FLUVANNA, Va. -- For as far back as he can remember, Len Gardner has been drawn to the water.
“This is called Lake Monticello. Oh, I thought this was a great spot to build a house. Oh, that is all that there is to do is relax," says Len.
The 98-year-old is admiral of his own navy in Fluvanna County.
“We’ve had boats, sailboats, canoes," Len said.
But the waters in Len's life haven't always been so calm.
Early one Sunday morning, nearly 80 years ago, Len's life would change forever.
On December 7th, 1941 death and destruction arrived by air. Len was serving on the destroyer U.S.S. Reid moored at Pearl Harbor when 350 Japanese planes attacked.
“I just came out of the hatch," says Len. “There comes a plane. A plane over the mountain. So, I was there at the time it happened.”
“And there was a big boom, I looked up at the bridge and I saw my boss shouting and yelling. I couldn’t hear him because of the noise.”
Sleeping crew members brushed aside Len’s warning.
“There I am shaking them saying ‘We’re under attack,'" says Len. “You can imagine the reception that got. When our guns started firing, they got the message in a hurry."
Smoke was rising and ships sinking all around Len.
“It was just chaos out there. And it was terrible. Especially the burning fuel oil," says Len. “Guys were on the bottom trying to get out.”
The assault thrust America and the 20-year-old sailor into Word War II.
“You don’t have history on your mind at that time, but you knew the situation had changed," says Len.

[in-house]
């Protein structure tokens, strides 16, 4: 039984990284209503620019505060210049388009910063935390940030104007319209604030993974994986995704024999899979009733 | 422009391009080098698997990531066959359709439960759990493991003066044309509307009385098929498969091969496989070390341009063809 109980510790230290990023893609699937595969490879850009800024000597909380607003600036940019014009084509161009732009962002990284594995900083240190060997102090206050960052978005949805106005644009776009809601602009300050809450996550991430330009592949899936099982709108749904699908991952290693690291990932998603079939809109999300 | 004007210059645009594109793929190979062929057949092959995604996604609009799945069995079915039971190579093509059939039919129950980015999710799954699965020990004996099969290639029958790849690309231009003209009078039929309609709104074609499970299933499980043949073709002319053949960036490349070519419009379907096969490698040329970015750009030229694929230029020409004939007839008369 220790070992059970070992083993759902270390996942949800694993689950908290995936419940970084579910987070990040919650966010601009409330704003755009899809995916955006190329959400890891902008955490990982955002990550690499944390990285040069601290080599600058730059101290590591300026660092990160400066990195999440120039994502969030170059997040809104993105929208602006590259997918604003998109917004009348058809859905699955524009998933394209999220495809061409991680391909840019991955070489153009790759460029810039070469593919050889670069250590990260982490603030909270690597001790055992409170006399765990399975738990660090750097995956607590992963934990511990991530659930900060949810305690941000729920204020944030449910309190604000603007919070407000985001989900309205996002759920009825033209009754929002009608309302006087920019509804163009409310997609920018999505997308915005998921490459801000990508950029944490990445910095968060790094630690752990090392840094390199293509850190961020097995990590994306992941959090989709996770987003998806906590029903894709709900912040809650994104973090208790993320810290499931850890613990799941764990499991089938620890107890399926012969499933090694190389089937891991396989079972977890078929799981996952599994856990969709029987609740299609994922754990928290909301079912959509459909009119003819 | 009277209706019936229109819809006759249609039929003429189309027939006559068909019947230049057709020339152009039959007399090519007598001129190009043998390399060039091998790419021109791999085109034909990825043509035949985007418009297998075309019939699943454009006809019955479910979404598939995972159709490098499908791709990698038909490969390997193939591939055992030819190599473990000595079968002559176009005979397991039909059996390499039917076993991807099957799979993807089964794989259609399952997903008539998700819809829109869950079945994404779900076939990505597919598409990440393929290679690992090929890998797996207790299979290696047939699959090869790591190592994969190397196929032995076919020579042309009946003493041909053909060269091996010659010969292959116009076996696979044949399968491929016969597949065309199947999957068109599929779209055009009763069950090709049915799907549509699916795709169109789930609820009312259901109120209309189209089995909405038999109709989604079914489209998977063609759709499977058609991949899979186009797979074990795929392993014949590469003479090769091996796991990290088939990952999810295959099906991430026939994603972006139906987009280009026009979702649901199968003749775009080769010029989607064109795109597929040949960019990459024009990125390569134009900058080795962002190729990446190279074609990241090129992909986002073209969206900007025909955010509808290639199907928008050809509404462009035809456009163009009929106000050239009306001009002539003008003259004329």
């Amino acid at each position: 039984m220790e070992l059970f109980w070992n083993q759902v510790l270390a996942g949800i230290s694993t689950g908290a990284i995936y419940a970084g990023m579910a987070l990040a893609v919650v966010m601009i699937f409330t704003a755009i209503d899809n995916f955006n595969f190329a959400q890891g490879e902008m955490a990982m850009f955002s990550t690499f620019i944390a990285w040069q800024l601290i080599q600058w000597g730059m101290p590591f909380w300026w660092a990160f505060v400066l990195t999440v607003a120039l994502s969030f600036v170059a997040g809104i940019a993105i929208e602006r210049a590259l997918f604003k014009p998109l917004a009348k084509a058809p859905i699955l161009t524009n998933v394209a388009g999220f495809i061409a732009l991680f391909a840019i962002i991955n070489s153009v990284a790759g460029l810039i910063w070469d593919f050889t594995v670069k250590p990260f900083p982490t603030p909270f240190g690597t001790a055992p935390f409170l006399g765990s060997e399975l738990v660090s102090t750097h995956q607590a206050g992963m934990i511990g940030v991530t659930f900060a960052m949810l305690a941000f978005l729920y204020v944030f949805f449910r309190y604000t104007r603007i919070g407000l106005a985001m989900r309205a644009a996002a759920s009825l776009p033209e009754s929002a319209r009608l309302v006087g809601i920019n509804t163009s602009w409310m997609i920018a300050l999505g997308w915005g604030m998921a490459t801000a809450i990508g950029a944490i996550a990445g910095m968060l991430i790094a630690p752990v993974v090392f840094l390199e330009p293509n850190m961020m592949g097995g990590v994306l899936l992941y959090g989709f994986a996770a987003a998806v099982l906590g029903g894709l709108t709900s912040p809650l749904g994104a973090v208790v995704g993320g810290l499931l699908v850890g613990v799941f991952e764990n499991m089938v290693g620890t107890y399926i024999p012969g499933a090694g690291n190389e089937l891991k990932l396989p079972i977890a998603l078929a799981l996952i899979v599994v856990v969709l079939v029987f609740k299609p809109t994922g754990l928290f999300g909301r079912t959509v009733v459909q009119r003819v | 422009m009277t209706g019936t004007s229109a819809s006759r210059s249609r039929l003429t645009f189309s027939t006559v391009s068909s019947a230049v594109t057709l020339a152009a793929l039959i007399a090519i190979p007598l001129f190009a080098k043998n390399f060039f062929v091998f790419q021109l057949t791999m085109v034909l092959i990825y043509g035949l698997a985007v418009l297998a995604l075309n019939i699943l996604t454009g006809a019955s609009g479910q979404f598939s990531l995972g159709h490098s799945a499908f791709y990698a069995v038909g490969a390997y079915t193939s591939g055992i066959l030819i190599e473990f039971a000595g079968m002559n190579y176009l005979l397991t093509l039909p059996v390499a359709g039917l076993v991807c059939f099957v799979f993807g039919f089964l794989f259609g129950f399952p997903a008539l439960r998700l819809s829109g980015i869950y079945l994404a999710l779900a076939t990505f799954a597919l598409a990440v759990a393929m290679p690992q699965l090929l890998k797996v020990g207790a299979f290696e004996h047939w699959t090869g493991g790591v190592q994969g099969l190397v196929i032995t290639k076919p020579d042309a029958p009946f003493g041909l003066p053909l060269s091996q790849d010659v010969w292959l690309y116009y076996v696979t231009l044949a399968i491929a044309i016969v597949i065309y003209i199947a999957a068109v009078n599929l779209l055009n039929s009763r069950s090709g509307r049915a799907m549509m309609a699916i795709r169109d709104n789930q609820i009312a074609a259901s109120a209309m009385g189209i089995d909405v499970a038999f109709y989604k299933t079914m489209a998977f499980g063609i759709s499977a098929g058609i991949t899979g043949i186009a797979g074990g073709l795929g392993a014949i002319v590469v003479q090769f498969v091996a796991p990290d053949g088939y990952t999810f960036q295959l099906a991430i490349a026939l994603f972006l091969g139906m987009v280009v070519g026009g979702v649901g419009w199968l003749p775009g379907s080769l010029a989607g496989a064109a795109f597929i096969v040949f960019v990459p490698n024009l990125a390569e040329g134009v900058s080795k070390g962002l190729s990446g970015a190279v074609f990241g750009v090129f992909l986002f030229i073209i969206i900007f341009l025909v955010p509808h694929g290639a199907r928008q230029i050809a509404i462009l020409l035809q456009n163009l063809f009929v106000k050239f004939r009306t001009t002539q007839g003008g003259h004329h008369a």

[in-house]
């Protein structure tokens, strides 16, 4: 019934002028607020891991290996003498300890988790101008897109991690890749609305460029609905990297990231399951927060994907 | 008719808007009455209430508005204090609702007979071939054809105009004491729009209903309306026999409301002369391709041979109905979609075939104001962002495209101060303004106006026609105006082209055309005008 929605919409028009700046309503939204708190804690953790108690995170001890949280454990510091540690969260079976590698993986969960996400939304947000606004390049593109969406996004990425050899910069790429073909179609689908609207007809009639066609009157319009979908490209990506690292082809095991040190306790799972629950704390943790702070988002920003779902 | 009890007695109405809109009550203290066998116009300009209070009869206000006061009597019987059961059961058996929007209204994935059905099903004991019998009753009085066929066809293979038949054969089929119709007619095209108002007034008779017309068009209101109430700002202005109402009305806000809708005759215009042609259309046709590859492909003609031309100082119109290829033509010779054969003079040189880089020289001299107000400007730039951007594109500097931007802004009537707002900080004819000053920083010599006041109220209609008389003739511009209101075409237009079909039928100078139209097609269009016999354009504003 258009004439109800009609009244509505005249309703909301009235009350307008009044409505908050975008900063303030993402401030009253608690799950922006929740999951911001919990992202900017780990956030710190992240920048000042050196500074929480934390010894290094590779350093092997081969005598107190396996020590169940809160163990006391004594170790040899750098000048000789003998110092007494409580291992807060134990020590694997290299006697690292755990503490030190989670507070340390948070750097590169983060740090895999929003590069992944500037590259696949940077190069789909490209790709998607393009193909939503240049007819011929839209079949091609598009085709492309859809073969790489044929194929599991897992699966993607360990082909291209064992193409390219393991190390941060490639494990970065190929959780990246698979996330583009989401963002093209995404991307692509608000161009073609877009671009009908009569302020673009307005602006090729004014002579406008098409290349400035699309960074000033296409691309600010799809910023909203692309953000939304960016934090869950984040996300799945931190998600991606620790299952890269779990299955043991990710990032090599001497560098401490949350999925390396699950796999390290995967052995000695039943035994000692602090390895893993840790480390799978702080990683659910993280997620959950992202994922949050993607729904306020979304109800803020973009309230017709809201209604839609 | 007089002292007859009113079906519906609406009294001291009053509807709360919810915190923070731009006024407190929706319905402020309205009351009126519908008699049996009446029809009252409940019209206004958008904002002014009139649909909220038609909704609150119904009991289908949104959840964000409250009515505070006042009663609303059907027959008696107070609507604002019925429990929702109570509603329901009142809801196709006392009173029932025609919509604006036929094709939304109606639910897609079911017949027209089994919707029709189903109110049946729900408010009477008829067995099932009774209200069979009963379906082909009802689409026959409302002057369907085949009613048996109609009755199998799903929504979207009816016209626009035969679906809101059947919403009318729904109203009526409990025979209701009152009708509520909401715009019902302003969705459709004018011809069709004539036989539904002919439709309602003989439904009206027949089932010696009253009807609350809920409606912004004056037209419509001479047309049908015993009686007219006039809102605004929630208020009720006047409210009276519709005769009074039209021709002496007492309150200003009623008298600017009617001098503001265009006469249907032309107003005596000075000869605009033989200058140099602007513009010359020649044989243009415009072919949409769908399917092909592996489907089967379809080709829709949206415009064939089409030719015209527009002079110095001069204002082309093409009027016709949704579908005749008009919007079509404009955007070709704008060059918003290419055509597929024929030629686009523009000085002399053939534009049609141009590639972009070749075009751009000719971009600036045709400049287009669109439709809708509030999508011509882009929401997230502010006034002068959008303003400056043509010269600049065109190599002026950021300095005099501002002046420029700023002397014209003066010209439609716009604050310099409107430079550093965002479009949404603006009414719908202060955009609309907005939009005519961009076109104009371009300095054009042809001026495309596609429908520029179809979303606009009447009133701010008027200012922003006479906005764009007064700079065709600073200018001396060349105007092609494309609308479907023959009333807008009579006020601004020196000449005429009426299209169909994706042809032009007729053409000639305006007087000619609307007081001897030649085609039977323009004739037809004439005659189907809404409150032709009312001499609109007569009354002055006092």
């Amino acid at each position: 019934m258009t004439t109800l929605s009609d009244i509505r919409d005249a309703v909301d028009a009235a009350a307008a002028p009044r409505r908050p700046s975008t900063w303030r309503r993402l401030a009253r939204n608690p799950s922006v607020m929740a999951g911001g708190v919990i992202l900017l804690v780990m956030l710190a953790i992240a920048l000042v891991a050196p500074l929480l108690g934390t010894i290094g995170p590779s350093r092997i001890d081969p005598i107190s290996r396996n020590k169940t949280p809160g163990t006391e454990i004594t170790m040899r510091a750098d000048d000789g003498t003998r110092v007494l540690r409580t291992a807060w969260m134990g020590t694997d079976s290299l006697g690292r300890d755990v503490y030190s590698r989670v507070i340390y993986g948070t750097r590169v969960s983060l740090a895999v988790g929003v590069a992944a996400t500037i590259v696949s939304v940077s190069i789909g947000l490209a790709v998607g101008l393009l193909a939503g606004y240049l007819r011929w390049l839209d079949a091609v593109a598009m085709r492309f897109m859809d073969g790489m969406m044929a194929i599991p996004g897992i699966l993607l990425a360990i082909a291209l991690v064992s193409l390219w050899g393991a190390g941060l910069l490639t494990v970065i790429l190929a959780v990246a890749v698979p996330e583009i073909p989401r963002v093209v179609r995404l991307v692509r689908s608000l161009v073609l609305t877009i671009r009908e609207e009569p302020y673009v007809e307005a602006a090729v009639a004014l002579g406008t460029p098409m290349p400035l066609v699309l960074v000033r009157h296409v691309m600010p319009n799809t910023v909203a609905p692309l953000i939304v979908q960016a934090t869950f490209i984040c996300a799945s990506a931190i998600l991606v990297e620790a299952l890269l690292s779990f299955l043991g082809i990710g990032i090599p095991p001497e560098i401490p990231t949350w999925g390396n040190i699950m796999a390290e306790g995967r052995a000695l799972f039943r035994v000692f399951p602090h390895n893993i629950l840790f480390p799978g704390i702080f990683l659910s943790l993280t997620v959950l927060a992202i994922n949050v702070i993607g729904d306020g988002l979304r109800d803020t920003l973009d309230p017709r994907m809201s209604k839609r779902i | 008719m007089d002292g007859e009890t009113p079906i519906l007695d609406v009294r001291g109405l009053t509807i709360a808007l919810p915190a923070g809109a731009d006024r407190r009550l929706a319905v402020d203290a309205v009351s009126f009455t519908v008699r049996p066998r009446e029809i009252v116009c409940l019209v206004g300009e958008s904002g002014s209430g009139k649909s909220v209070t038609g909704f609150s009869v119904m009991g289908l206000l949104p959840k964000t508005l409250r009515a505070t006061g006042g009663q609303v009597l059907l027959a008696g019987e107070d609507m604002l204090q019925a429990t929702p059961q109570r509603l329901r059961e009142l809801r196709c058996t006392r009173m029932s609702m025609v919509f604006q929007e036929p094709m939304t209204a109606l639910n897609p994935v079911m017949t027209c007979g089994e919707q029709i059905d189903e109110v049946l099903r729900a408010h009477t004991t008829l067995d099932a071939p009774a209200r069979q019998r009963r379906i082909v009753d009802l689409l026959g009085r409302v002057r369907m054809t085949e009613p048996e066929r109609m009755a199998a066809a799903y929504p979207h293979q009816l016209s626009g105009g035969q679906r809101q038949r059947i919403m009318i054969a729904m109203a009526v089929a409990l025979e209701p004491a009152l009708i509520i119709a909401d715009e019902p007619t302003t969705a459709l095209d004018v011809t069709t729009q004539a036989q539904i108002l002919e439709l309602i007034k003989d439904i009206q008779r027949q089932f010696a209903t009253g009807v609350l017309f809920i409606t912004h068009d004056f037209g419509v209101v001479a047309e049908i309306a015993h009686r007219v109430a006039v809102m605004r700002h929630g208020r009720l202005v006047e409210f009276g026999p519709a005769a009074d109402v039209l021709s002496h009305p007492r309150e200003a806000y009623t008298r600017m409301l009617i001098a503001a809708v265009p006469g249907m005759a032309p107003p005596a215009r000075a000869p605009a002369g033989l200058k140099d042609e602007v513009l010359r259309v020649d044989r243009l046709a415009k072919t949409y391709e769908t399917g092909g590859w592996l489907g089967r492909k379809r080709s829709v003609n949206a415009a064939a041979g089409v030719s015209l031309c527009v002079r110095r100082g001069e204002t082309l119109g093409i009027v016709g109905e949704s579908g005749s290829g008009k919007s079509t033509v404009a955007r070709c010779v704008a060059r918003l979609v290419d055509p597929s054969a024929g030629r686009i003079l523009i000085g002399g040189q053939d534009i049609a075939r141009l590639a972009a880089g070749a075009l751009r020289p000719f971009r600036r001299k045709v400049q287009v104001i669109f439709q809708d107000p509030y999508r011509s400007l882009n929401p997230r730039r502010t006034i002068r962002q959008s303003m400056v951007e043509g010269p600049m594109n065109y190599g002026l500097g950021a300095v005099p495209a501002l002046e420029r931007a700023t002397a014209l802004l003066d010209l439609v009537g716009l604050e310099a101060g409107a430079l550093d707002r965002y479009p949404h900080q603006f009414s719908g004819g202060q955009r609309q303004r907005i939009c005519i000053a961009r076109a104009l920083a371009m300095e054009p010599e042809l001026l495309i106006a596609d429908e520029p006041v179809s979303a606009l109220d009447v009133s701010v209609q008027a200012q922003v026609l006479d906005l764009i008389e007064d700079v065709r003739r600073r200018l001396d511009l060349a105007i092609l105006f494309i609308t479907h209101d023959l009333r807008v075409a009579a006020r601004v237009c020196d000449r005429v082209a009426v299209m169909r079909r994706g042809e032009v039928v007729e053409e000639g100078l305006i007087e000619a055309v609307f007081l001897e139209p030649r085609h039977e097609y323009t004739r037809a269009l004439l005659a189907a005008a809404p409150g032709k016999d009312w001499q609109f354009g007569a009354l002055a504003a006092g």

2,400 Americans died that fateful day. But there was little time to mourn.
“It was spooky because we didn’t know what was out there," he said. “It was spooky.”
As the destroyer's signalman, Len witnessed the war in the Pacific from New Guinea to Midway unfold right in front of him.
“Then the torpedo planes appeared, and they came in low on the water," he said. “That was scary.”
Fear ended with America’s victory four years later. Len settled in Virginia married and started a family. He founded the county newspaper and served on the board of supervisors.
78 years after the attack the ranks of eyewitnesses are thinning. Len is one of the last known survivors in Virginia.
“It has been a long time," says Len.
This proud veteran is still serving in a way. Len attends the Pearl Harbor ceremonies every December at the War Memorial.
“Those who want to hear it I am willing to tell it," he said.
He feels its his duty to represent those who have gone before him.
“That’s right. That is right. It is unusual to be still living," Len said. “I think I’m the only one.”
This living link to the past counts his blessing every day now that this sailor's rough waters are finally at peace.
“I was very lucky. I was very lucky."
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